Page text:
Darren went on to tell us how depression turned to self-harm and anxiety. But with help along the way he feels that he is making progress. Running has become an important part of the recovery.
I’m the kind of person who needs a bit of structure in my running, else I can be known to overdo things and be a bit knobish. Hart Road Runners has given me that with training sessions provided by their wonderful coaches who give up their time each week to help us. I have now been running with Hart for many years and have made such wonderful friends from the club too.
Best running achievements
Being known as the most parkrunniest parkrunner in the world.
17:58 for a parkrun in 2007.
01:22:54 at Wokingham Half in 2013
03:09:20 at Brighton Marathon in 2017
Running bucket list
Run a sub 3hr marathon. I’m working on a 3 year plan with my coach Kevin Munt to try to achieve this.
Complete 1000 parkruns
I really love the Fleet 10k and the Bournemouth Half Marathon.
Advice you would give to others/ your earlier running self/what you wish you’d known
Listen to your body, and don’t run through injuries. I’ve now had two lots of foot surgery as well as hip and knee surgery, so I know a fair amount about this and I’ve been very silly in the past. So please, do as I say and not as I do! Stop and listen to the body. If you have a problem, seek help from a sports injury specialist if it’s not getting better after a week or so of rest.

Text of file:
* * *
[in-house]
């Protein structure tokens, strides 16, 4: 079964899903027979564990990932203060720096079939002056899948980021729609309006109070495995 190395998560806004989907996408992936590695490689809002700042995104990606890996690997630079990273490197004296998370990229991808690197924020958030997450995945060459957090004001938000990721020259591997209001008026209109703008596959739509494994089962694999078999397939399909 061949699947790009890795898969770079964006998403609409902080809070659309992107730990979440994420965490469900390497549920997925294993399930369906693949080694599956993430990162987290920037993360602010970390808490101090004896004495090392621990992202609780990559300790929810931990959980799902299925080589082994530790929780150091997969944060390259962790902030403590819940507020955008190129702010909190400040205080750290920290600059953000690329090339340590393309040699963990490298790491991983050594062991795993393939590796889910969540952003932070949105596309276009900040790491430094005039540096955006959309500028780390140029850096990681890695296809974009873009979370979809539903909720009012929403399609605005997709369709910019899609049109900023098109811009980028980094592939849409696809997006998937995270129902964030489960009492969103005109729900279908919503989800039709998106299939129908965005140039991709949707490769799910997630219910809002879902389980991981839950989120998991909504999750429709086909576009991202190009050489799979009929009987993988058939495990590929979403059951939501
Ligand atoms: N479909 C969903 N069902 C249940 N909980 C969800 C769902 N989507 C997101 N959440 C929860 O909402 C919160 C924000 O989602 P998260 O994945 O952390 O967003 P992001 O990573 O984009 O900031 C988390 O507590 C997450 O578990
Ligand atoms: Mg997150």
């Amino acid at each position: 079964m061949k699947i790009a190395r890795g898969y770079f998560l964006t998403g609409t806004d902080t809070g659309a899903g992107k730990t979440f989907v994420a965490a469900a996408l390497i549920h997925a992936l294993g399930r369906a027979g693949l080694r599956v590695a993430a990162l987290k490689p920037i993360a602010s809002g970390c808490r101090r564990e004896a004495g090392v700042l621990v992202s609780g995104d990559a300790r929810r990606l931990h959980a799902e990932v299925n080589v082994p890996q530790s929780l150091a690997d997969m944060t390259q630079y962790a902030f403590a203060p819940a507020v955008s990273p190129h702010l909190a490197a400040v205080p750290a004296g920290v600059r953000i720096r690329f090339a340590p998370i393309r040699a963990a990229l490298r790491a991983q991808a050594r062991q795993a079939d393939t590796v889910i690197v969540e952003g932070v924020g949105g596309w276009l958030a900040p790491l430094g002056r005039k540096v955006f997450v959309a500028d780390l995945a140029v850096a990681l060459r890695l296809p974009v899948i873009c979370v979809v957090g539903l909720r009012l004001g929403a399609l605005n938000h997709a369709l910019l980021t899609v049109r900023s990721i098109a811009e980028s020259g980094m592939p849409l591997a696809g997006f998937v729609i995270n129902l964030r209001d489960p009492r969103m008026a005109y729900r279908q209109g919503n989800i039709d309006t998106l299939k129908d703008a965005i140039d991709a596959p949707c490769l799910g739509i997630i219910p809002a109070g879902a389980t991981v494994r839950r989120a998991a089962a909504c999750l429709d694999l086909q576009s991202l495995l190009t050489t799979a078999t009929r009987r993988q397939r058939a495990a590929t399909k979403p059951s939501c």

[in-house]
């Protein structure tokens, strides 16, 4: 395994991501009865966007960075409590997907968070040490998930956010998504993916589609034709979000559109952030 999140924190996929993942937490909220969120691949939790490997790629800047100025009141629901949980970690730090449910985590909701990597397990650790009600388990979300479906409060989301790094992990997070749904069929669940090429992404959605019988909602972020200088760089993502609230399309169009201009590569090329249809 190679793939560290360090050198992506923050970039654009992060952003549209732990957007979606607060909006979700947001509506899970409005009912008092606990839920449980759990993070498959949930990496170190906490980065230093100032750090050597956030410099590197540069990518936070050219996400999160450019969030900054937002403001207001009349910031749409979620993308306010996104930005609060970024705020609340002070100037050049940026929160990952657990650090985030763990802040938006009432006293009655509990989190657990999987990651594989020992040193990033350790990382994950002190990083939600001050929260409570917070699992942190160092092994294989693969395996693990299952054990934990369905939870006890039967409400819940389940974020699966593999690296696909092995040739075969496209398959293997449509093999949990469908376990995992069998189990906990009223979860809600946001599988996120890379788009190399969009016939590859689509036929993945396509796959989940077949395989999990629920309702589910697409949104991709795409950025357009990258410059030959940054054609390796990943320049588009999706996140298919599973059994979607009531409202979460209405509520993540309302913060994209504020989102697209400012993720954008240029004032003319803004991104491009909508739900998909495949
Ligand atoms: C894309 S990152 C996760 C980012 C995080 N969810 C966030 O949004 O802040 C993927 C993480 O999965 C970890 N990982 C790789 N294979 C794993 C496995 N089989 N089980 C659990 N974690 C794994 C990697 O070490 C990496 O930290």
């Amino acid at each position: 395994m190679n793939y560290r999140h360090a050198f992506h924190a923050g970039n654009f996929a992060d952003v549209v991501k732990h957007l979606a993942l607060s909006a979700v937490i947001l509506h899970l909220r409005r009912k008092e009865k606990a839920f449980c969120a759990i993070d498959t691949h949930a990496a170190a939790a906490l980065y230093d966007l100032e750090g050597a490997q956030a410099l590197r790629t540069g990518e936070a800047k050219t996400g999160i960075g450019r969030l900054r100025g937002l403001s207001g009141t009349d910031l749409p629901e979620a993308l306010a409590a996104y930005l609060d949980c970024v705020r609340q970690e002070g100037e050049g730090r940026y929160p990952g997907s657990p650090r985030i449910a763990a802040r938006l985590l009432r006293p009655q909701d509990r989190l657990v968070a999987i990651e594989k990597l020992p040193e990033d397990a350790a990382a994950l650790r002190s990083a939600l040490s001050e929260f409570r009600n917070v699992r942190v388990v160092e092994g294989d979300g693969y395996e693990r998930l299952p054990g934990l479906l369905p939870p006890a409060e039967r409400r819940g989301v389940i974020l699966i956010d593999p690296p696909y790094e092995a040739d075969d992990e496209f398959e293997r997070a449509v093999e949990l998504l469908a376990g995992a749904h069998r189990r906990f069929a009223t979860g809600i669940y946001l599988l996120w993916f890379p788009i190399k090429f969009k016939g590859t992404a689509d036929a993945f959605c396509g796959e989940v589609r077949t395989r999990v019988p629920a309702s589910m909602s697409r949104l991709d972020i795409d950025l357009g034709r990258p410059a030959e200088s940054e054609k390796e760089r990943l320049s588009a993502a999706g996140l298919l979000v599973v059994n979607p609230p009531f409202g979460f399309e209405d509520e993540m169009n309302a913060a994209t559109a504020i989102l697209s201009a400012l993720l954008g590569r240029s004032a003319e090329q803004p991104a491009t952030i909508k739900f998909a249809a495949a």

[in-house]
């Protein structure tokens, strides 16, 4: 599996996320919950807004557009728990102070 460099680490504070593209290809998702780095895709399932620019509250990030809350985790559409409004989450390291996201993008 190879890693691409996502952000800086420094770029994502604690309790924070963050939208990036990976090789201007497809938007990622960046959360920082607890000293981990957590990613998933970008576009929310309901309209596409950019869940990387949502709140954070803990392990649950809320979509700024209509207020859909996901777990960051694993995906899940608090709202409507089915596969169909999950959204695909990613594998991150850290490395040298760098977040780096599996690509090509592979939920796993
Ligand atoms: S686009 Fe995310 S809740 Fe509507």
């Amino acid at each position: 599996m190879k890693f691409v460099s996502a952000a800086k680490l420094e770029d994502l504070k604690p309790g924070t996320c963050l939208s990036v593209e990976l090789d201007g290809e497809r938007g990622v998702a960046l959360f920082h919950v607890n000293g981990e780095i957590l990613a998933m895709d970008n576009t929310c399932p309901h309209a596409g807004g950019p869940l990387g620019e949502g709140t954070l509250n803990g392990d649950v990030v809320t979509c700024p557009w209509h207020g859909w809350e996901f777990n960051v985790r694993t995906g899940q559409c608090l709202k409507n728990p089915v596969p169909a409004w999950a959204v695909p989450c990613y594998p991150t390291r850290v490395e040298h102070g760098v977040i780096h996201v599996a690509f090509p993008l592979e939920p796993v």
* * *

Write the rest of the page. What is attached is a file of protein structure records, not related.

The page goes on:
Also, speed doesn’t matter, just go out there and enjoy it. You’re doing better than anyone else who’s sat on the couch.
I have found that strength and conditioning work are a great help in preventing injuries. I believe that a lot of my injury issues have come from different weaknesses in my body and if I’d had concentrated on these earlier, it would have helped. I now include two strength sessions each week into my training. This doesn’t mean joining a gym or anything. I do bodyweight exercises along with some free weights and resistant bands which I use in the garage.
The Coronavirus has been a massive mental challenge for everyone and I can say that I’ve found this hard too. The key for me is trying to get into a routine and setting things to do each day.
Remember it’s ok to not be ok. Please do try to talk if you can, you’re never truly alone. Always try to be kind to yourself and others.
I will leave you with a final quote from the song “You Will be Found” from the musical “Dear Even Hansen”
“Even when the dark comes crashing through
When you need a friend to carry you
And when you’re broken on the ground
You will be found!
So let the sun come streaming in
‘Cause you’ll reach up and you’ll rise again
Lift your head and look around”
Darren after running Downview parkrun – number 765!
Thank you Darren. We wish you luck with your training and hope that you achieve your goals. Stay safe and well during these difficult times. The first parkrun back after the restrictions are lifted is going to be very special.
If you wish to find out about Darren, you can do so by listening to a couple of interviews he’s done with Harry Morgan from Jog On. The links to these are as follows: